“Er, did I say something wrong?” They asked. “Huh?” “Well, it’s just, you don’t seem very relieved,” they said, “What’s wrong?” “Oh,” I said, mind racing to come up with an excuse, “It’s just, I already visited him, and he wasn’t able to help me.” “Really?” They asked, “He’s but a shadow of his former self, but I’d think he could make most medicines. Your rabbit must be very sick. My condolences.” “Ah, yeah, he is,” I said, “Thanks.” “Hm? Oh! I see now,” they said, “my apologies for being so dense.” “Huh?” “You don’t have a sick hare at all, do you?” “What makes you say that? I asked. “It was some kind of code phrase, right?” They asked, “The lie you came up with as a cover story was so convincing, I almost believed it. Don’t worry, I won’t rat you out or nothing. I’m just not who you’re looking for. I hope you find them, though!” “Yeah, thanks,” I said. “Come to think of it,” they said, “Don’t they look kind of like me?” They nod in the direction of the other person I thought may be the Master Alchemist. “Uh, yeah,” I said sheepishly, “Truth be told, I noticed that they matched the description I was given just as well as you did as I was on my way over to talk to you.”


I sat at the other table and repeated the code phrase. “And what makes you think I’m an expert on rabbit medicine?” They asked. Was this the wrong person too? “Oh, sorry,” I said, “Sorry for wasting your time.” “Hold on a second,” they said, “Have I seen you somewhere before?” How could I know? I could barely see their face! When they lowered their hood to get a better look at me, my jaw dropped. “Are you really that stunned by my beauty?” They asked. “Y-yeah,” I lied, because I was too surprised to come up with a more believable one. This person was a mirror image of the last one, save for their tattoo, which enclosed their left eye in a sun. “You’ll have to come up with a more convincing lie than that, I’m afraid,” they said, “What’re you after, really?” “Just some medicine for my hare,” I said. “And you came to a place like this for something like that?” They asked, incredulously, “Bullshit. It’s obvious that’s some kind of code phrase. And that ring of yours. It draws way too much attention; you’d only wear something like that here to identify yourself to your contact. What is it you’re after really?” “That’s none of your business,” I said, failing to hide my irritation. “So you admit that it’s not hare medicine?” They asked, “You shouldn’t change your story so easily. Are you new to this?” “No,” I snapped, “I’d be more than happy to show you what a dedicated professional I am, but I’m busy.” “And just what is this profession of yours?” they asked. “The less you know, the better,” I said, threateningly. “Oh, I’m sure,” they said, seemingly unimpressed, “Sorry I made you out to be a rookie. You seem to be under a lot of pressure, looking for someone so hard to find. Anyone could lose their cool in a situation like that. No hard feelings, I hope?” “Uh, yeah, sure,” I say, already looking around for someone else with long fingernails and a hood. “I guess you still have a contact to find, eh?” They asked, “Well, I don’t know what details you were given, but they kinda look like me, don’t they?”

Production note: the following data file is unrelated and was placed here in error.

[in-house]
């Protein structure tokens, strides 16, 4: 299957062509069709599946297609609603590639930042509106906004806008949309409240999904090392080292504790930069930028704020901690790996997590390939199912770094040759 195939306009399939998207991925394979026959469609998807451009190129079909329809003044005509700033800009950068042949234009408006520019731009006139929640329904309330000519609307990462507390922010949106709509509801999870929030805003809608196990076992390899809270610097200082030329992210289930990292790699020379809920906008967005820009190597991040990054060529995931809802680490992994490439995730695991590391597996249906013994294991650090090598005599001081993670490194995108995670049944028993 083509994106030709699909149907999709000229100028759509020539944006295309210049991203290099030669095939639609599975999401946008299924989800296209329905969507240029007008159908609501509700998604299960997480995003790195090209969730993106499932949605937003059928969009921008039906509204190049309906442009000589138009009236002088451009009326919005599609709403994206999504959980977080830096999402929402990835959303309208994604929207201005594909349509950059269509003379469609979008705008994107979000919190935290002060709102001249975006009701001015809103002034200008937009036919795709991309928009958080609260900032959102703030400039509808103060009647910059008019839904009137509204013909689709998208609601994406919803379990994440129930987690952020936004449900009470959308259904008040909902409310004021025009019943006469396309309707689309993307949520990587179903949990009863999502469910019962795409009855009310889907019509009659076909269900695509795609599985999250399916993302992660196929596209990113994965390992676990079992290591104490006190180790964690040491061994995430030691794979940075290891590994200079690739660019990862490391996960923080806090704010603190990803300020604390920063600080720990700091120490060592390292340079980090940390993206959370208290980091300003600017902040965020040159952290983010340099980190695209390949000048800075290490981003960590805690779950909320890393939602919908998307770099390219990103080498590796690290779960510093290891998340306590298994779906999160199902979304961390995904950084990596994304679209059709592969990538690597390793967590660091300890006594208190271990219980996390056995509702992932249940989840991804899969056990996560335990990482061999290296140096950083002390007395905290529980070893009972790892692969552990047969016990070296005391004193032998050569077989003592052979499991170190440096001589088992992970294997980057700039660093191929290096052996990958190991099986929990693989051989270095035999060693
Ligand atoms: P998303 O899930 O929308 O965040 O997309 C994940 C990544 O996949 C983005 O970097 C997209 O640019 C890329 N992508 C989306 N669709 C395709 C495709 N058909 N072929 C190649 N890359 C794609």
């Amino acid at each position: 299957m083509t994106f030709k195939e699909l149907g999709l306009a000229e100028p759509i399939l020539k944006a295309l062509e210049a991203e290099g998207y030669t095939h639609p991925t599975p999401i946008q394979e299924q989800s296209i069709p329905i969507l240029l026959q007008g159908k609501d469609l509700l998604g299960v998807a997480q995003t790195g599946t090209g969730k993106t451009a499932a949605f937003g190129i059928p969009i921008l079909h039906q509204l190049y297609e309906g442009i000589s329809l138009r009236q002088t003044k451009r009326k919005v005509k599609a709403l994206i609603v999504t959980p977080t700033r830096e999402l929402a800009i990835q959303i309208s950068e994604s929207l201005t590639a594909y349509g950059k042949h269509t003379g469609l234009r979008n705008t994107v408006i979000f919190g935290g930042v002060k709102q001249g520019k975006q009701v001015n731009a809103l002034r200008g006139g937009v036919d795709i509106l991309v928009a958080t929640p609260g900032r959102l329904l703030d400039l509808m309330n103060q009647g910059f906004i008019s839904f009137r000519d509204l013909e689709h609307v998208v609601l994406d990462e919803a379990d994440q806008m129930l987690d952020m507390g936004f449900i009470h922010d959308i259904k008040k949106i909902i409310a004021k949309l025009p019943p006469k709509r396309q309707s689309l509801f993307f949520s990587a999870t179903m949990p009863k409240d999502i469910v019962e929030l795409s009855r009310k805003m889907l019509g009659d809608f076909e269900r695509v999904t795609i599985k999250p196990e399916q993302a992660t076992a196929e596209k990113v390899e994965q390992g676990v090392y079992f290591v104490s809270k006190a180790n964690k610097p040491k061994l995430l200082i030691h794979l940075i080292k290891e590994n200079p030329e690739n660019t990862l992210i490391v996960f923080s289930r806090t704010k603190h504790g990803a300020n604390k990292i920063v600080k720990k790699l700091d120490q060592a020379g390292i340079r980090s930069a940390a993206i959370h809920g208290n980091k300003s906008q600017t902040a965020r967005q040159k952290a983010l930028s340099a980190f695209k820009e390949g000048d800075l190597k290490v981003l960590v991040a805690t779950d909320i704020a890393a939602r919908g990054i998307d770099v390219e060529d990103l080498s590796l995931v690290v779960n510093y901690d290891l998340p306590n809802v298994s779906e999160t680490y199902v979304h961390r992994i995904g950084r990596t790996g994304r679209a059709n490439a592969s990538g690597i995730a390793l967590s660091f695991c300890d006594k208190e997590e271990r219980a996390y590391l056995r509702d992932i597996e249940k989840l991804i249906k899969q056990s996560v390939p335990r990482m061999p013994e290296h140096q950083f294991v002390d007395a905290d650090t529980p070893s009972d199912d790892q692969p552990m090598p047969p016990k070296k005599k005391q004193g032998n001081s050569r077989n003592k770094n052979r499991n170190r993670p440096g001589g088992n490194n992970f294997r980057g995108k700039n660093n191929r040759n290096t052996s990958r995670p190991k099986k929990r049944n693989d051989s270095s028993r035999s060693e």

I had to bite my lip to not scream out in frustration when I traced their finger to who they were pointing at. The person I talked to first. “Yeah,” I said, annoyed, “Exactly like you, in fact, and they pointed me to you. But now you’re pointing me back to them? What’s going on here, really?” “Not EXACTLY,” they said, “Our eyes are switched around, and I’ve my earring on my left ear. Also-” “So you DO know them!” I said, accusingly. “Of course I do!” They said, “Ours is hardly a common look.” “So much for sticking to your story,” I said, “Care to explain what the Hell is going on?” “Well, since the jig is up, I suppose we might as well tell you. Don’t you agree?” “I agree wholeheartedly.”